Great care must be taken in terms of written message content for one never knows when a stray and misconceived line will be revisited upon one and blanched with adversity. Ironically something said in haste can ‘weaponize’ a potential adversary and make the purveyor of the misconceived communique very vulnerable. This is particularly the case online.

Little wonder that those with diplomatic or quasi diplomatic experience tend to ponder content very carefully before committing matters to print. Anecdotally, one of the writers had a column in an online magazine and his articles have had more than 2 million views. When asked, “have you ever attracted hostile feedback?” the response was: “No. Reason being: I always apply a golden rule: ‘never criticise individuals or institutions, be exclusively issue focussed’.”

Another key difference between spoken and written criticism is that the spoken and written word communication platforms differ profoundly in terms of their potential for exponential information dissemination. Spoken criticisms, unless recorded, can often be controlled in confidential settings, whereas the ability to control written communications is more inhibited, particularly if the communications are controversial.

“In this era, be careful of your [written] conversations because you are just 3 seconds way from a screenshot” Daniel Olawale 

For there are those that take a considerable interest in the affairs of others and when they witness that which they may consider to be at odds with prevailing doctrine, are prone to record and report that conduct. If immoderate restraint governs conversational content and such content is overheard and capable of  offending, or being misconstrued by others, there are an abundance of recording devices that can capture and migrate the narrative to parties that can leverage off such content.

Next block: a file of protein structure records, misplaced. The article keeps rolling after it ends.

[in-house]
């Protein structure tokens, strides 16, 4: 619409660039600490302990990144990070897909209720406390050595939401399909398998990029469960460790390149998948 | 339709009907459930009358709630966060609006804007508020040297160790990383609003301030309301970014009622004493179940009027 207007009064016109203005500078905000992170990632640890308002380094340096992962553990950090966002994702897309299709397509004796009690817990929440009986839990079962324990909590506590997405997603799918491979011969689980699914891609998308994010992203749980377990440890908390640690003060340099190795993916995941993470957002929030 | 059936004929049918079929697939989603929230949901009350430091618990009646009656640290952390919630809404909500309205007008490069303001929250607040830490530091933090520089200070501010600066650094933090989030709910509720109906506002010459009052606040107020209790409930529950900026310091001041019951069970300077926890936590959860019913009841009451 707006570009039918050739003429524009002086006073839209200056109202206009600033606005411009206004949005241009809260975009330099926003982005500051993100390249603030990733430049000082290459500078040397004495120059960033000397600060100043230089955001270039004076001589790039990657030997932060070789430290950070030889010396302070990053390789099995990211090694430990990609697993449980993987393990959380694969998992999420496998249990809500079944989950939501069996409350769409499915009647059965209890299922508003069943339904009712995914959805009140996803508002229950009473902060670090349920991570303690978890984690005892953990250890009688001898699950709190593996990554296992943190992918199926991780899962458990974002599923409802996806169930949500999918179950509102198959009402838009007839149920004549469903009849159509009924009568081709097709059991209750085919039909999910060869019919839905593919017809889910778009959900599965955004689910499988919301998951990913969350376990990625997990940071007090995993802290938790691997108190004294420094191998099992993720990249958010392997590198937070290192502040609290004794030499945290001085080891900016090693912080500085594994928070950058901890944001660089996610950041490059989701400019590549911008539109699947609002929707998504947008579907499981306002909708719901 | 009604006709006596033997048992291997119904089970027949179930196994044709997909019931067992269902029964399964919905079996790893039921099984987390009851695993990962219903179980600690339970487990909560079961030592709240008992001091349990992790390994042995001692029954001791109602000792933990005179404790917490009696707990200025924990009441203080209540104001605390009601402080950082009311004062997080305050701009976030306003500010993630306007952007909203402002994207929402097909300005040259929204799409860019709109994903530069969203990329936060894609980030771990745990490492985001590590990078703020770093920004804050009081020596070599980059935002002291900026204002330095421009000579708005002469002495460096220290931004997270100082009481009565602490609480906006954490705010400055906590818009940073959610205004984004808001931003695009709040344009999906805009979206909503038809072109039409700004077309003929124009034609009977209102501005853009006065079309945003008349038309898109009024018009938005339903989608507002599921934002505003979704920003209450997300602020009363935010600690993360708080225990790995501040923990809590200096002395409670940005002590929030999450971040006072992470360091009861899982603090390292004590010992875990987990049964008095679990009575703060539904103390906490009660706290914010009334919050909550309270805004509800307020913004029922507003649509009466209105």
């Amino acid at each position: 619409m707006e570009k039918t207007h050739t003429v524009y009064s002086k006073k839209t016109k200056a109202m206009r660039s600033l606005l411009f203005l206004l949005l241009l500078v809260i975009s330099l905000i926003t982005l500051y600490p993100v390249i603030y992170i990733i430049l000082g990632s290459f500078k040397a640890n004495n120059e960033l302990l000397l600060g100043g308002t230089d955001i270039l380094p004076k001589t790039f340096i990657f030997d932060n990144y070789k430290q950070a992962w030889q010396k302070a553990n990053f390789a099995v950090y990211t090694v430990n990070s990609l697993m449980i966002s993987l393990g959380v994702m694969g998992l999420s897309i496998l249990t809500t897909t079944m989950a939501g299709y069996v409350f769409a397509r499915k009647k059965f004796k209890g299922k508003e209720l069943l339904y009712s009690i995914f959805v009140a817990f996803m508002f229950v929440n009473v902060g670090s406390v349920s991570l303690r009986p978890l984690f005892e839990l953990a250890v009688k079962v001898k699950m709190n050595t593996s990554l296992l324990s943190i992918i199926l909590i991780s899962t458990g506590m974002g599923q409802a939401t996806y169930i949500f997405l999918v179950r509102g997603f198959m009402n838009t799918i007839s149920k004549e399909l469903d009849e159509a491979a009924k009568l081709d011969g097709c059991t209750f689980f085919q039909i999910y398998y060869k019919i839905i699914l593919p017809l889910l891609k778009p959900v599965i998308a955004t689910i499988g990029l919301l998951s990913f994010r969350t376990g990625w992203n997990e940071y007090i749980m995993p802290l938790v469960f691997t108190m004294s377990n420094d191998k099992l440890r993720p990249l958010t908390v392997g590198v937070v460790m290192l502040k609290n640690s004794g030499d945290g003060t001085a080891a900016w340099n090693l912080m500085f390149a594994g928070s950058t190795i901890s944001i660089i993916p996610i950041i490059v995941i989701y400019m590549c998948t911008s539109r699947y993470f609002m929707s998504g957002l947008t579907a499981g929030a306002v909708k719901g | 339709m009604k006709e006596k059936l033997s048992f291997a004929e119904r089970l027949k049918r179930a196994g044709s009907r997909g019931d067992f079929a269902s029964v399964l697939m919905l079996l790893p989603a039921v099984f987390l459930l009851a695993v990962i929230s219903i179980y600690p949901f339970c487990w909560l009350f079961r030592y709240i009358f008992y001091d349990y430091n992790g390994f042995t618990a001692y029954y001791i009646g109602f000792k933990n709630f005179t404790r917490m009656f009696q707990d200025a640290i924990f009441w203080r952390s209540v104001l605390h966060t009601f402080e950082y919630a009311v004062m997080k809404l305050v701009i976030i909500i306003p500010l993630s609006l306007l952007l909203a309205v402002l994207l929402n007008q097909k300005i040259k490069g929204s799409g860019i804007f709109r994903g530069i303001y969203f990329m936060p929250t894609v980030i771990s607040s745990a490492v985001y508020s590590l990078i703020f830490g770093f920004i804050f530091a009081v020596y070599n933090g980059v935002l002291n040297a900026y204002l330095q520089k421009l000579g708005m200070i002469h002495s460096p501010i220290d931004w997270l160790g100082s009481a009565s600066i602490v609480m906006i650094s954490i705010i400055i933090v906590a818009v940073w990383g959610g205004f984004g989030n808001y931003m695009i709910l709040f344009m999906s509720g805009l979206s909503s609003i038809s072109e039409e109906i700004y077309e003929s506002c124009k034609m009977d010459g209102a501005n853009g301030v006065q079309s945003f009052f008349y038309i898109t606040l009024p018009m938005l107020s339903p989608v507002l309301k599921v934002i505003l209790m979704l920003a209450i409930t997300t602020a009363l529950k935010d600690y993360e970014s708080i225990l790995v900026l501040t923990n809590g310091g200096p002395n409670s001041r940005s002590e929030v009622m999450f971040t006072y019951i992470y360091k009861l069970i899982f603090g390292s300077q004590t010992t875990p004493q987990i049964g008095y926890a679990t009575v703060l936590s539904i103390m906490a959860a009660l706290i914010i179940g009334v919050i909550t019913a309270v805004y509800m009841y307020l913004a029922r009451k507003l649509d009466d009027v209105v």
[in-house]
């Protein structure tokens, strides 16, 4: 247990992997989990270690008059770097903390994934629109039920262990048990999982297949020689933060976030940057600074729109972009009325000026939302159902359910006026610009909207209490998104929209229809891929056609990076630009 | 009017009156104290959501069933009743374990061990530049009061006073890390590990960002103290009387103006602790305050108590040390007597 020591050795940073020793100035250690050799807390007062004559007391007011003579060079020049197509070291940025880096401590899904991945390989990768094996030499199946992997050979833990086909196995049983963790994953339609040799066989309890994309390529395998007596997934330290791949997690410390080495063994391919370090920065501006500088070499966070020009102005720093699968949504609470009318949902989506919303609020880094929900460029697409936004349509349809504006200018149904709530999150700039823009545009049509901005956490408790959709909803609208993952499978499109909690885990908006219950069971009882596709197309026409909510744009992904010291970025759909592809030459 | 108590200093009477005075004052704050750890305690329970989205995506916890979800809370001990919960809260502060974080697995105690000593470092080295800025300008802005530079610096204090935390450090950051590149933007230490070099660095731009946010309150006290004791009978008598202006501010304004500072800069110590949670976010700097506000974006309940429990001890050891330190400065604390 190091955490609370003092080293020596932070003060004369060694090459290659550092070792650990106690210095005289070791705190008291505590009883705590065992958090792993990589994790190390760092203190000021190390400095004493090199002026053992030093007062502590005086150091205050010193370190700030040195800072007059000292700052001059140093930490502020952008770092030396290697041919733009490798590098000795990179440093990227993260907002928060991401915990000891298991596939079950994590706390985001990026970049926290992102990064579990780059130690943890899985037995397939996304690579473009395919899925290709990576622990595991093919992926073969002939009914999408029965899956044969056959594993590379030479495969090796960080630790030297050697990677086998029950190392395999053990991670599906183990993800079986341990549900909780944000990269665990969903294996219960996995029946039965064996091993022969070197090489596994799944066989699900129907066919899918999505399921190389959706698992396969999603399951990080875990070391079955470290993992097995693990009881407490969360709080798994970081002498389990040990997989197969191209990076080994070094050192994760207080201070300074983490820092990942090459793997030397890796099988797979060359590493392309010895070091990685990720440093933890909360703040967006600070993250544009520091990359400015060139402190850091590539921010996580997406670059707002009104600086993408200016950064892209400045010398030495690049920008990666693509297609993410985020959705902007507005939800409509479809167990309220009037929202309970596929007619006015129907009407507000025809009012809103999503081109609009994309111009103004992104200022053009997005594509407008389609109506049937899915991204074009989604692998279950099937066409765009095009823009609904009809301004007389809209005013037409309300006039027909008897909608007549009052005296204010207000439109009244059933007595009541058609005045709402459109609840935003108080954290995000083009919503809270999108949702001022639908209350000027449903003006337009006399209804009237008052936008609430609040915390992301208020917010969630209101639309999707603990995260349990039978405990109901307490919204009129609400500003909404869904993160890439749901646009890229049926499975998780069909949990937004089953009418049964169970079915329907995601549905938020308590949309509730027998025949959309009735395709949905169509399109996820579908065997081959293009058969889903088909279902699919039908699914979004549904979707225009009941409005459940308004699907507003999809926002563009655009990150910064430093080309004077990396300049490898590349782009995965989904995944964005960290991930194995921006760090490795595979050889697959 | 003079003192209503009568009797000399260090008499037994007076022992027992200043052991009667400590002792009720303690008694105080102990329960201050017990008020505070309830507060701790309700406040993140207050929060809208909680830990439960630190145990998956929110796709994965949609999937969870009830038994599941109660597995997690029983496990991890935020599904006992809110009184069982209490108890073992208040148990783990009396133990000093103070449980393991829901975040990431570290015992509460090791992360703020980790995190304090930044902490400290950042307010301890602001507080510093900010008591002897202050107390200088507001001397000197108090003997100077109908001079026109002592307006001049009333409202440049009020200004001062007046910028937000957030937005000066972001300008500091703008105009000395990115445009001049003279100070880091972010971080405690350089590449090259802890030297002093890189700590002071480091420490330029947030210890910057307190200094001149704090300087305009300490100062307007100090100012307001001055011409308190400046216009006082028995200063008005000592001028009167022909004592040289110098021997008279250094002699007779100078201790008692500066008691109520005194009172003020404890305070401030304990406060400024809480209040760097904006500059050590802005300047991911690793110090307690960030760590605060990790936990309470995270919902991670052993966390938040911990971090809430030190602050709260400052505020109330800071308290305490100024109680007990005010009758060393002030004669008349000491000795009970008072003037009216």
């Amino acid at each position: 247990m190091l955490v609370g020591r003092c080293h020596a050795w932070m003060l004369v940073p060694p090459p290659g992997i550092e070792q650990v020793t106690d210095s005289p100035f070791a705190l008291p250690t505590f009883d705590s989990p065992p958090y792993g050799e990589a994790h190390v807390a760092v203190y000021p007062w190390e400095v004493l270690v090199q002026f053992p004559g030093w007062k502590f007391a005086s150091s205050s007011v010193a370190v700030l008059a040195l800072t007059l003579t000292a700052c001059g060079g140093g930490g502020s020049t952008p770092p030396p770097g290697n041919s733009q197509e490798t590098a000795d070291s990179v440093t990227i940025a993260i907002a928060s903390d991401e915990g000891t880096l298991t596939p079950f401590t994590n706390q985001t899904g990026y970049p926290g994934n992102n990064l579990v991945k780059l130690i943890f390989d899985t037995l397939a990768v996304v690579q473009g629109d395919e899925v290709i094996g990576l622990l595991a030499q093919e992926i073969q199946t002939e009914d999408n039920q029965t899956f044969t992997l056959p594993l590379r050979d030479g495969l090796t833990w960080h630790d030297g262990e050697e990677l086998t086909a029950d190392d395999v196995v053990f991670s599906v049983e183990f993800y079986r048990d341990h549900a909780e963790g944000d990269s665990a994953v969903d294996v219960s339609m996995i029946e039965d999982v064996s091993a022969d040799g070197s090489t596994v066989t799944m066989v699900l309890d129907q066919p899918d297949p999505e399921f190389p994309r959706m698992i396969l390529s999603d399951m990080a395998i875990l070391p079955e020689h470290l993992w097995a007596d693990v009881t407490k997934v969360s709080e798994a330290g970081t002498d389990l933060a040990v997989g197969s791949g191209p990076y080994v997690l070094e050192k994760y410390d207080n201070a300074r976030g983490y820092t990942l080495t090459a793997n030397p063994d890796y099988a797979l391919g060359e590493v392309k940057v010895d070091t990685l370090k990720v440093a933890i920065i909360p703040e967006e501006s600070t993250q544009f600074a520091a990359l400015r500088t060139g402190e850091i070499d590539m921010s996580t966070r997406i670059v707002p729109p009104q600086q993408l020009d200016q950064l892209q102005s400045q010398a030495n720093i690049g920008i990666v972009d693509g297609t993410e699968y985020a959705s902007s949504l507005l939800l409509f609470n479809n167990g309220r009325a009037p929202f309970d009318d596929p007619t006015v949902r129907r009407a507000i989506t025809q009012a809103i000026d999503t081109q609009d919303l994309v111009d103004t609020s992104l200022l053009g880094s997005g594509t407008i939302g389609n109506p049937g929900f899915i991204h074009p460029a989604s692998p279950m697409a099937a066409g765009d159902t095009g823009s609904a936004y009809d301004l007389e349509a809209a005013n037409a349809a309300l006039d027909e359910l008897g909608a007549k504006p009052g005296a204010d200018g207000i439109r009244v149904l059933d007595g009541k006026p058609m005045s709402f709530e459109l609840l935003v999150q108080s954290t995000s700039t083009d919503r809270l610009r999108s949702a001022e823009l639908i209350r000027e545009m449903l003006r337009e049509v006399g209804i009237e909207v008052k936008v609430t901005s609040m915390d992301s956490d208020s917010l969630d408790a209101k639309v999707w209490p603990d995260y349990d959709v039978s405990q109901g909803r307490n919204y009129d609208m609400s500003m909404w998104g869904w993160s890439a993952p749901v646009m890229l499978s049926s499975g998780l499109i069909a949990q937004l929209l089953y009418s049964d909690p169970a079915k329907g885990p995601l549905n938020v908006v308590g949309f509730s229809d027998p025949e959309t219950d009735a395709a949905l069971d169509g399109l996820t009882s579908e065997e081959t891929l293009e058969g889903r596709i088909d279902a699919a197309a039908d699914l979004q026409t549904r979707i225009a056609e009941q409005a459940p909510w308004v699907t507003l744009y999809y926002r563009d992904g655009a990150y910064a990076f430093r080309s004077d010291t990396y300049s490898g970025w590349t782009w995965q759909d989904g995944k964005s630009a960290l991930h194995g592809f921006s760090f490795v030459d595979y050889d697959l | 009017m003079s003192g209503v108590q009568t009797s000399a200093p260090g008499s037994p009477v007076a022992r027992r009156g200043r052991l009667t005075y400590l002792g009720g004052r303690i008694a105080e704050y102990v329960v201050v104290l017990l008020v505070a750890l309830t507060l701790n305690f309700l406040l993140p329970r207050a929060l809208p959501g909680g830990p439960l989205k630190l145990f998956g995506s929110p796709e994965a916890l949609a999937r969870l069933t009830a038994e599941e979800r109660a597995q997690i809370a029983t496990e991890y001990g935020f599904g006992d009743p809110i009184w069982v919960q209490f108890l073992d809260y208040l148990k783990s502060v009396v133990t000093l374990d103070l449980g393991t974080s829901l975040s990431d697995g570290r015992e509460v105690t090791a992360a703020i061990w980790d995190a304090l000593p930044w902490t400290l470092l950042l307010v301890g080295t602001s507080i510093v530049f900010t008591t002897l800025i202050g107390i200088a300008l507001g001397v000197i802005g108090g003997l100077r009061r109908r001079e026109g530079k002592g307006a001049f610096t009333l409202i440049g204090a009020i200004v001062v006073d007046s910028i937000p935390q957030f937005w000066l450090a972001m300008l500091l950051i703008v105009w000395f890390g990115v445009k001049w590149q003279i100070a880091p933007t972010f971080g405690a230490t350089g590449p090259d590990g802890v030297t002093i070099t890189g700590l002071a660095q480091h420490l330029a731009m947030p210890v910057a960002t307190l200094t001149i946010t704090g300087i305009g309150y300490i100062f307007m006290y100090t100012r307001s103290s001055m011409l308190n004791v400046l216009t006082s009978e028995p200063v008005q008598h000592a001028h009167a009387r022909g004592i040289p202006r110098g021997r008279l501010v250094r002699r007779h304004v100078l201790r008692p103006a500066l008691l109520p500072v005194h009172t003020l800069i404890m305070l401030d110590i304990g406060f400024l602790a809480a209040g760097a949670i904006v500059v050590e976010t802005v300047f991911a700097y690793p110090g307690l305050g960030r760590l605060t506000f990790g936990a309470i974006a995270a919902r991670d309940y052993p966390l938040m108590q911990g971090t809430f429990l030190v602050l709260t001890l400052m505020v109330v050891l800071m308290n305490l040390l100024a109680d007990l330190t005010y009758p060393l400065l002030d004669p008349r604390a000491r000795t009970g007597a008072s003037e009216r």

Further, freedom of speech, regardless of whether it is spoken or written, is not an unfettered freedom, hence the law of defamation (referred to briefly above) and anti-vilification laws. The publication of disparaging material that casts aspersions on the character of others, absent a valid defence will often result in defamation actions and sizeable damages awards.

 

 

The Authors

Tsigereda Lovegrove and Kim Lovegrove work for Lovegrove & Cotton lawyers. They met 12 years ago when Kim was visiting an HIV NGO in Addis Ababa that the law firm has had a longstanding association with in light of the fact that Lovegrove & Cotton sponsored the in-house legal position for more than a decade. Tsigereda is a paralegal and the office manager at Lovegrove & Cotton and is about to finish her final year in law with the view to being admitted in 2022. Kim, who founded the original incarnation of Lovegrove & Cotton in 1993, is a senior consultant with the firm and an international law reform advisor. Both Kim and Tsigereda worked in pro-bono capacity for an African Consulate in Melbourne until the end of 2020.

 

 

 

Footnotes

[1] Yourdictionary.com, Definition of ‘Diplomatic’, accessed at https://www.yourdictionary.com/diplomatic.

[2] Cambridge Dictionary, ‘Diplomatic’, accessed at https://dictionary.cambridge.org/dictionary/english/diplomatic .

[3] The Ten Principles of Operational Diplomacy; a Proposed Framework Paul Kreutzer June 2014 (American diplomacy.web.unc.edu).

[4] RNZ History /Life and Society,  23 September 2021

[5] Bruce Hoffman, Senior Fellow, The Council of Foreign Relations, Turning Point: 9/11 and the War on Terror.

[6] Song: ‘Point of View’ –  DB Boulevard.